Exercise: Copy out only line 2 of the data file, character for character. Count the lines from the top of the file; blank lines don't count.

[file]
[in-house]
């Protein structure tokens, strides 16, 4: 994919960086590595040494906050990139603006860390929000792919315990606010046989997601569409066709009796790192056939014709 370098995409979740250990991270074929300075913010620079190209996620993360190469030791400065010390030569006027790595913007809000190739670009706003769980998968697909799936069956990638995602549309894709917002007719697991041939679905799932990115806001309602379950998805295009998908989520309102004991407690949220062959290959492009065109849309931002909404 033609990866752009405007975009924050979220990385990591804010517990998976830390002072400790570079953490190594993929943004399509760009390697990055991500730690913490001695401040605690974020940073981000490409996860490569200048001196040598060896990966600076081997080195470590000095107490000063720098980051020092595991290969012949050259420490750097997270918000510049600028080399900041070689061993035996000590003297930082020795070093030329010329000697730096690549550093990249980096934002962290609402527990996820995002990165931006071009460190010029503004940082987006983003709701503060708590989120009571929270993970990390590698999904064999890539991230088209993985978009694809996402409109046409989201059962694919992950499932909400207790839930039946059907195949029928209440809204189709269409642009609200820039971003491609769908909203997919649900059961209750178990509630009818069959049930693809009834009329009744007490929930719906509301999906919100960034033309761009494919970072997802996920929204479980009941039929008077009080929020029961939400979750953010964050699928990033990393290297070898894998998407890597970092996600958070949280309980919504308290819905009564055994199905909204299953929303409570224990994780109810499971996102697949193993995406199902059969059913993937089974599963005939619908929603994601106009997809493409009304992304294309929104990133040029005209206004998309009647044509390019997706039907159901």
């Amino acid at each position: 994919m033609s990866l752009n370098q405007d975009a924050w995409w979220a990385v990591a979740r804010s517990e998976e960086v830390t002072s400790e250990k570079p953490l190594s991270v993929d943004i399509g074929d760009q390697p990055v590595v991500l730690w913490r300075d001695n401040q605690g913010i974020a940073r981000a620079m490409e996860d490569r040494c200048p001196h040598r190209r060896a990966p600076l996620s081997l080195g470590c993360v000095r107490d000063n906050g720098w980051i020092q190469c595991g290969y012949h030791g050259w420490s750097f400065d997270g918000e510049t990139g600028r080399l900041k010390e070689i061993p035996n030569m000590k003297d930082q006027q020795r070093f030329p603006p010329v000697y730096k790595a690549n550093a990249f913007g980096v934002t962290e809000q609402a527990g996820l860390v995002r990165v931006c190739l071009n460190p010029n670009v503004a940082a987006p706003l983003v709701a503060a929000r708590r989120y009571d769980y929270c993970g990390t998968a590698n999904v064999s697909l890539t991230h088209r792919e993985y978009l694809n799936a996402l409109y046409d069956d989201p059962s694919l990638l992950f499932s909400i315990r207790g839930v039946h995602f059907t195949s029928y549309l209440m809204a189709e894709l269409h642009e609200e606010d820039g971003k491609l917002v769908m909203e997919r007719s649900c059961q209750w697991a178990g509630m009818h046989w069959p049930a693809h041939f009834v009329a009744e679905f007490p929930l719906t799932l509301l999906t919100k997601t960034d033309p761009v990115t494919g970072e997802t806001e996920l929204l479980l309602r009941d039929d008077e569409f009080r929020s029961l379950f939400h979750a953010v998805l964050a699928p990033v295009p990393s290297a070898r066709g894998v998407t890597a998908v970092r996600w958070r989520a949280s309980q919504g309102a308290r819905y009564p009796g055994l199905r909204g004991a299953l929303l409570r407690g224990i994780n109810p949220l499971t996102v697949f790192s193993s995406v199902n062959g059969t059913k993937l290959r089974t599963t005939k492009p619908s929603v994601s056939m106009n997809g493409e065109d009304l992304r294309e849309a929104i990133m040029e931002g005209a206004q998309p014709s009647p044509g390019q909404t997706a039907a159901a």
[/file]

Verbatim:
């Protein structure tokens, strides 16, 4: 994919960086590595040494906050990139603006860390929000792919315990606010046989997601569409066709009796790192056939014709 370098995409979740250990991270074929300075913010620079190209996620993360190469030791400065010390030569006027790595913007809000190739670009706003769980998968697909799936069956990638995602549309894709917002007719697991041939679905799932990115806001309602379950998805295009998908989520309102004991407690949220062959290959492009065109849309931002909404 033609990866752009405007975009924050979220990385990591804010517990998976830390002072400790570079953490190594993929943004399509760009390697990055991500730690913490001695401040605690974020940073981000490409996860490569200048001196040598060896990966600076081997080195470590000095107490000063720098980051020092595991290969012949050259420490750097997270918000510049600028080399900041070689061993035996000590003297930082020795070093030329010329000697730096690549550093990249980096934002962290609402527990996820995002990165931006071009460190010029503004940082987006983003709701503060708590989120009571929270993970990390590698999904064999890539991230088209993985978009694809996402409109046409989201059962694919992950499932909400207790839930039946059907195949029928209440809204189709269409642009609200820039971003491609769908909203997919649900059961209750178990509630009818069959049930693809009834009329009744007490929930719906509301999906919100960034033309761009494919970072997802996920929204479980009941039929008077009080929020029961939400979750953010964050699928990033990393290297070898894998998407890597970092996600958070949280309980919504308290819905009564055994199905909204299953929303409570224990994780109810499971996102697949193993995406199902059969059913993937089974599963005939619908929603994601106009997809493409009304992304294309929104990133040029005209206004998309009647044509390019997706039907159901």